The important thing is that we get there – that we see Jesus clearly as our saviour who suffered and died and rose again – all to give us life.  Life is the point.  We need to see clearly spiritually because it is a matter of life or death.  Ephesians (chapter 2 verse 1) says: “As for you, you were dead in your transgressions and sins, in which you used to live when you followed the ways of this world and of the ruler of the kingdom of the air, the spirit who is now at work in those who are disobedient.”  In contrast, if we move down to verse 4 it says: “But because of his great love for us, God, who is rich in mercy, made us alive with Christ even when we were dead in transgressions – it is by grace you have been saved.”  Friends, seeing Jesus clearly is a matter of life or death.  The question we all have to ask ourselves today is, “Do I see Jesus clearly?”

There is a song writer in our song book that I really enjoy.  Her name is Fanny Crosby and she lived from 1820 to 1915.  Fanny Crosby is one of the most dedicated hymn writers in history, writing over 8,000 hymns and gospel songs.  She also wrote poetry and cantatas, was active in speaking engagements and did missionary work among America’s urban poor almost until the day she died.  What is remarkable about Fanny Crosby is that at the age of six weeks old, Fanny Crosby caught a cold and developed inflammation of the eyes.  This led to her being permanently blind in both eyes for the rest of her life.  One of the songs she wrote is number 99 in The Salvation Army songbook:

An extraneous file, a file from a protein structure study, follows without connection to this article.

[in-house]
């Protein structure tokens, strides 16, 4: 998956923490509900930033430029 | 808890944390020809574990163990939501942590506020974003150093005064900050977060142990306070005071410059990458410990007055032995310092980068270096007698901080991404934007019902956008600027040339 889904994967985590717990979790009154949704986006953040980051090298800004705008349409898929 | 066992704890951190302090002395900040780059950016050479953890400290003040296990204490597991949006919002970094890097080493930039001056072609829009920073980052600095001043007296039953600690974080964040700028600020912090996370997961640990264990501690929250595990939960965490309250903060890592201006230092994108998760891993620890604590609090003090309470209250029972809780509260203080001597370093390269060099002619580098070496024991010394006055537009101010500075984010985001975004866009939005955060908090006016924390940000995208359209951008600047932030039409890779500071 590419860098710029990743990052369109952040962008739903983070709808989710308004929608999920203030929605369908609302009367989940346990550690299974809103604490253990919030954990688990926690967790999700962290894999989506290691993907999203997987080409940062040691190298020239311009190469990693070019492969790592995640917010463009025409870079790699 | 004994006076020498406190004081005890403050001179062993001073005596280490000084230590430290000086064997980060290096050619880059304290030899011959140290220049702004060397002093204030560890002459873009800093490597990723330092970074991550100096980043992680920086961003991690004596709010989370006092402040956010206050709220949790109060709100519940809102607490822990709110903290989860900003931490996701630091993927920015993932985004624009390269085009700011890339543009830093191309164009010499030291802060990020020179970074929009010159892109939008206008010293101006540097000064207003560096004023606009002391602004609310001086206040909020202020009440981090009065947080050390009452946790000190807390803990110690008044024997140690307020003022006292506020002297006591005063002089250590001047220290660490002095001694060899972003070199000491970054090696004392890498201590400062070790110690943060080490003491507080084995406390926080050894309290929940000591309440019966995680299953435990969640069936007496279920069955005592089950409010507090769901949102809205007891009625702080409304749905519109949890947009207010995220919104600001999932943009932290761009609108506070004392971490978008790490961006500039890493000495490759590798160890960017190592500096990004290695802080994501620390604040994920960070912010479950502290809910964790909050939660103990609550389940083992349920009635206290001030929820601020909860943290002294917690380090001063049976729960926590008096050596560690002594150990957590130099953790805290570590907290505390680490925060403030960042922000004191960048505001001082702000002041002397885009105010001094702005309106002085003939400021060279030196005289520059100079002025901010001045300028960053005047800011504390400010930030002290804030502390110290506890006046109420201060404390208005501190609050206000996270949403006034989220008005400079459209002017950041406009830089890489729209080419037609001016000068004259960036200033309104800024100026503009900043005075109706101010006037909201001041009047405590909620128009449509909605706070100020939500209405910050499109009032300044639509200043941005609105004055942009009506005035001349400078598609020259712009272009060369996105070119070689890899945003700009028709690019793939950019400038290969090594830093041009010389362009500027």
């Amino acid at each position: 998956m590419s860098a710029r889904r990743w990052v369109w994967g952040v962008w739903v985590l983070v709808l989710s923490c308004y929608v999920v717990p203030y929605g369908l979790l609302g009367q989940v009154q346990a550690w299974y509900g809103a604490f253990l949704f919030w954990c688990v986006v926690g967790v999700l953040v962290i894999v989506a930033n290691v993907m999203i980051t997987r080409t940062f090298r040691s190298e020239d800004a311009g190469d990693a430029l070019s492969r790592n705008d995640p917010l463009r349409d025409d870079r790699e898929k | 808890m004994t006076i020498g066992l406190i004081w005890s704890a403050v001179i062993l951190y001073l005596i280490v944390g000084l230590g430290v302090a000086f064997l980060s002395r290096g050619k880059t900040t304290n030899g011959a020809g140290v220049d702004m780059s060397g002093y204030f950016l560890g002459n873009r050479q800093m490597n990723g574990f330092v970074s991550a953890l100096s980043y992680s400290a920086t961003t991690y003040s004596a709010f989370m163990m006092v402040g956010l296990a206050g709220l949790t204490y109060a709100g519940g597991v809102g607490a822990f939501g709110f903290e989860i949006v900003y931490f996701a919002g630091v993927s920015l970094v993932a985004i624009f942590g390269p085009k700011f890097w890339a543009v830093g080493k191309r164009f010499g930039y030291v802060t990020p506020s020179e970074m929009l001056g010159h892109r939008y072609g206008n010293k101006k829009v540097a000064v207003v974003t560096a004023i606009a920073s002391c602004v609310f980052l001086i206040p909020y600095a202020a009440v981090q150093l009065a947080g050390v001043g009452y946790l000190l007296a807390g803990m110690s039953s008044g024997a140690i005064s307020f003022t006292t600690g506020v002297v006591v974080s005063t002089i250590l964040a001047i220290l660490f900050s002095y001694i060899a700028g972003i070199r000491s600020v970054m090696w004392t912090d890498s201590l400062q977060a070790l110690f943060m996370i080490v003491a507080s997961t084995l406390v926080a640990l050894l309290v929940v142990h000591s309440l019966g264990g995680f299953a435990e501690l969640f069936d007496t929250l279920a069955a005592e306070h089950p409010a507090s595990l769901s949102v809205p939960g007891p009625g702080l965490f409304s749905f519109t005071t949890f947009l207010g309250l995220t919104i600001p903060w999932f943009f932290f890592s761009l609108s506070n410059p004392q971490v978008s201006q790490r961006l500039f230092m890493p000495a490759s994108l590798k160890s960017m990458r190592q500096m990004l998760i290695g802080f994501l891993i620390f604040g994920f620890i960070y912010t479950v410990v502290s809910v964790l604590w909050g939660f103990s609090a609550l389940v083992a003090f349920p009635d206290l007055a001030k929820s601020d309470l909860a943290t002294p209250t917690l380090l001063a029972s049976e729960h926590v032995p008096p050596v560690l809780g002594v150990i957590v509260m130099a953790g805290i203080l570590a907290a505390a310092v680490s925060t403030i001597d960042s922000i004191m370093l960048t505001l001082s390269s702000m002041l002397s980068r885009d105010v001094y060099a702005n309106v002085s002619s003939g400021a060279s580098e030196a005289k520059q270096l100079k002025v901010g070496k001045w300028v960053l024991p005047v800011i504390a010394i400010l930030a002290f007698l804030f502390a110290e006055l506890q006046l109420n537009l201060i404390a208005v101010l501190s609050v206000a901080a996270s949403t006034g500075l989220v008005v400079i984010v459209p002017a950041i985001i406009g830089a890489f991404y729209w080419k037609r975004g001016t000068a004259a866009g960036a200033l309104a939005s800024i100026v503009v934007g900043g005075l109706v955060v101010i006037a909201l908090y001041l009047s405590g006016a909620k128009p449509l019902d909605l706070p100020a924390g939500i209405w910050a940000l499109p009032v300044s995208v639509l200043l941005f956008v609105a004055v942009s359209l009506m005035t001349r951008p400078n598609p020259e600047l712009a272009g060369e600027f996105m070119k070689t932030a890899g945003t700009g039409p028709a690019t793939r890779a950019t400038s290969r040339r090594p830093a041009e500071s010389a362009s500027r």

“Tell me the story of Jesus” 

Tell me the story of Jesus,
Write on my heart every word;
Tell me the story most precious,
Sweetest that ever was heard.

Tell how the angels in chorus
Sang, as they welcomed his birth;
Glory to God in the highest;
Peace and good tidings to earth!

Fasting alone in the desert,
Tell of the days that he passed;
How he was tried and was tempted,
Yet was triumphant at last.